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The Rider Tarot Deck

33.00
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The Rider Tarot Deck

33.00

The RWS is perhaps the best (and certainly the most common) deck for beginners to read with. First issued in 1910, the Rider-Waite Tarot is almost certainly the most widely used tarot card deck in the world. There are 78 tarot cards, divided into the Major and Minor Arcanas, designed by Pamela Colman Smith in accordance with A. E Waite's instructions. An instructional booklet by A. E. Waite is included, explaining the tarot card meanings and how to use the cards for divination, with an introduction by Stuart R. Kaplan. 


Arthur Edward Waite (2 October 1857 – 19 May 1942), commonly known as A. E. Waite, was an American-born British poet and scholarly mystic who wrote extensively on occult and esoteric matters, and was the co-creator of the Rider-Waite Tarot deck. As his biographer R. A. Gilbert described him, "Waite's name has survived because he was the first to attempt a systematic study of the history of western occultism—viewed as a spiritual tradition rather than as aspects of proto-science or as the pathology of religion."

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The RWS is perhaps the best (and certainly the most common) deck for beginners to read with. First issued in 1910, the Rider-Waite Tarot is almost certainly the most widely used tarot card deck in the world. There are 78 tarot cards, divided into the Major and Minor Arcanas, designed by Pamela Colman Smith in accordance with A. E Waite's instructions. An instructional booklet by A. E. Waite is included, explaining the tarot card meanings and how to use the cards for divination, with an introduction by Stuart R. Kaplan.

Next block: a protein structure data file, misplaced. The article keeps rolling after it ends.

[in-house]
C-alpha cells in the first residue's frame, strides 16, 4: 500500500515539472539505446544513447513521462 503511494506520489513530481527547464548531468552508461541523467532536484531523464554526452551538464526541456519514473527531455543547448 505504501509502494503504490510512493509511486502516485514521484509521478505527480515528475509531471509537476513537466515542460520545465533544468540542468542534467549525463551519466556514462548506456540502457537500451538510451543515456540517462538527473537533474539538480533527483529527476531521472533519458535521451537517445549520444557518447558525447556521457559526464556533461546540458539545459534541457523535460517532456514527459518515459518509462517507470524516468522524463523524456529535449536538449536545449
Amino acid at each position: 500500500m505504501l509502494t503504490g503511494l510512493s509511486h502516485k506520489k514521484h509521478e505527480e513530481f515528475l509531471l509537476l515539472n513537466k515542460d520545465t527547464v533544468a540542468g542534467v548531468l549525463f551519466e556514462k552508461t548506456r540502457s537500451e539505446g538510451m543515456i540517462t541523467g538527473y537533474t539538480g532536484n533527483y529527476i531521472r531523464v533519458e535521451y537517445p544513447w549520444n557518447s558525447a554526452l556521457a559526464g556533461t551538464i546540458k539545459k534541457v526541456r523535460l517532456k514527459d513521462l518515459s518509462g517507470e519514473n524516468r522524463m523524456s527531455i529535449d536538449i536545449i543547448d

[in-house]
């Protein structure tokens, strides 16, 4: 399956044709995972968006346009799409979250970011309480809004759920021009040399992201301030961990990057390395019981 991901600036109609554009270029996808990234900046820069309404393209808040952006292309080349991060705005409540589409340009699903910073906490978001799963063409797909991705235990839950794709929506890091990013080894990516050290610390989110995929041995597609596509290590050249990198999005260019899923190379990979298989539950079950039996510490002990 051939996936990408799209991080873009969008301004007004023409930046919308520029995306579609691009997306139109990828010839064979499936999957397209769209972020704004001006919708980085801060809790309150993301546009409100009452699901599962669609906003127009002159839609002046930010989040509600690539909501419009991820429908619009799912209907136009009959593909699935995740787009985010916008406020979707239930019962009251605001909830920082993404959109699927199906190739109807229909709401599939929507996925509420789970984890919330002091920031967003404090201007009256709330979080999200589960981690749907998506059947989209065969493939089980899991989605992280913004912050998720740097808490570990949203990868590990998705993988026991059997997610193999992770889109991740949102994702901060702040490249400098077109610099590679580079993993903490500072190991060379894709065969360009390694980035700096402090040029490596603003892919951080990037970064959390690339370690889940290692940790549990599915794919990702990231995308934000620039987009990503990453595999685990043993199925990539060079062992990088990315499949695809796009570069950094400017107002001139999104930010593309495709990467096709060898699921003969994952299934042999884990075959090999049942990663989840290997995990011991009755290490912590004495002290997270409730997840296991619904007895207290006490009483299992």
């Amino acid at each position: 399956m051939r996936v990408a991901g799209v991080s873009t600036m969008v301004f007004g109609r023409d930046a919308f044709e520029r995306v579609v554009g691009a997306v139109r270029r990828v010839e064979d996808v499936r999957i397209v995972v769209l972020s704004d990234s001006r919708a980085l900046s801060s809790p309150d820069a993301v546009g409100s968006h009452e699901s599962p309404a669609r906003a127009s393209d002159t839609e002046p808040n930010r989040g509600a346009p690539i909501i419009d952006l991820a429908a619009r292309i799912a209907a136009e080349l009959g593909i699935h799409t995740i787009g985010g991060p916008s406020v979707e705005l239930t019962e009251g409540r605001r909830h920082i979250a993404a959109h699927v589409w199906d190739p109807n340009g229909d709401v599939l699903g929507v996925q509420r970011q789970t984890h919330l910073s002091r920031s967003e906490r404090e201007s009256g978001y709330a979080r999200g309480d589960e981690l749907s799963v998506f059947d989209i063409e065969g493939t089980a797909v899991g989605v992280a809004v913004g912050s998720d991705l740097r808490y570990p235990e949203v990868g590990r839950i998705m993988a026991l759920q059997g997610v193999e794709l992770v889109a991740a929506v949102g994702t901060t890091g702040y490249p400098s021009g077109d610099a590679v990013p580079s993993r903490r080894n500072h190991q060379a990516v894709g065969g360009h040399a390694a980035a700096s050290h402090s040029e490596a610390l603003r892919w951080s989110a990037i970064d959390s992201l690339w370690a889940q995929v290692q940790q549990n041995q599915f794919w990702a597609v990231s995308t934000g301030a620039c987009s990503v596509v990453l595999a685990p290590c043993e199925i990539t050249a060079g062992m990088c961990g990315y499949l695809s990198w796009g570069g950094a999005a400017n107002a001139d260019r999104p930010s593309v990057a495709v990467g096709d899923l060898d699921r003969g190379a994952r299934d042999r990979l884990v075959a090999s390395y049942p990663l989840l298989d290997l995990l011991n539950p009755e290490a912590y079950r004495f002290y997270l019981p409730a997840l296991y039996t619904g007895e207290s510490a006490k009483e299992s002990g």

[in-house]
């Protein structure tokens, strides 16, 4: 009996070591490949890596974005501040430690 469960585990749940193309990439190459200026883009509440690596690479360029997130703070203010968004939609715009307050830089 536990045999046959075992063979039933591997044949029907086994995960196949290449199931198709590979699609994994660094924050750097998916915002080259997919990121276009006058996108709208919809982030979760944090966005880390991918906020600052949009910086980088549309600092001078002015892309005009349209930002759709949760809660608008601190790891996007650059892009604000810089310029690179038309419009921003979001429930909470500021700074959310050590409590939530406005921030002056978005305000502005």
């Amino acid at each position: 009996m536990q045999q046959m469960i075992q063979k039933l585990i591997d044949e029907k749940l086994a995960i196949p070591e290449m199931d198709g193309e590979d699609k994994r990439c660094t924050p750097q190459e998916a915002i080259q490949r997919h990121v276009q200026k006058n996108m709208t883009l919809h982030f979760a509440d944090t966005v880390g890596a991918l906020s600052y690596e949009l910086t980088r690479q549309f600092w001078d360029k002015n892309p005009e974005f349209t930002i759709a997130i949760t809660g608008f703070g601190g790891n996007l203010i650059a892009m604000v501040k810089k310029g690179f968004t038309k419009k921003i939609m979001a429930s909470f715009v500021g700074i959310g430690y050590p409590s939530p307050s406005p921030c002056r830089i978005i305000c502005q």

Arthur Edward Waite (2 October 1857 – 19 May 1942), commonly known as A. E. Waite, was an American-born British poet and scholarly mystic who wrote extensively on occult and esoteric matters, and was the co-creator of the Rider-Waite Tarot deck. As his biographer R. A. Gilbert described him, "Waite's name has survived because he was the first to attempt a systematic study of the history of western occultism—viewed as a spiritual tradition rather than as aspects of proto-science or as the pathology of religion."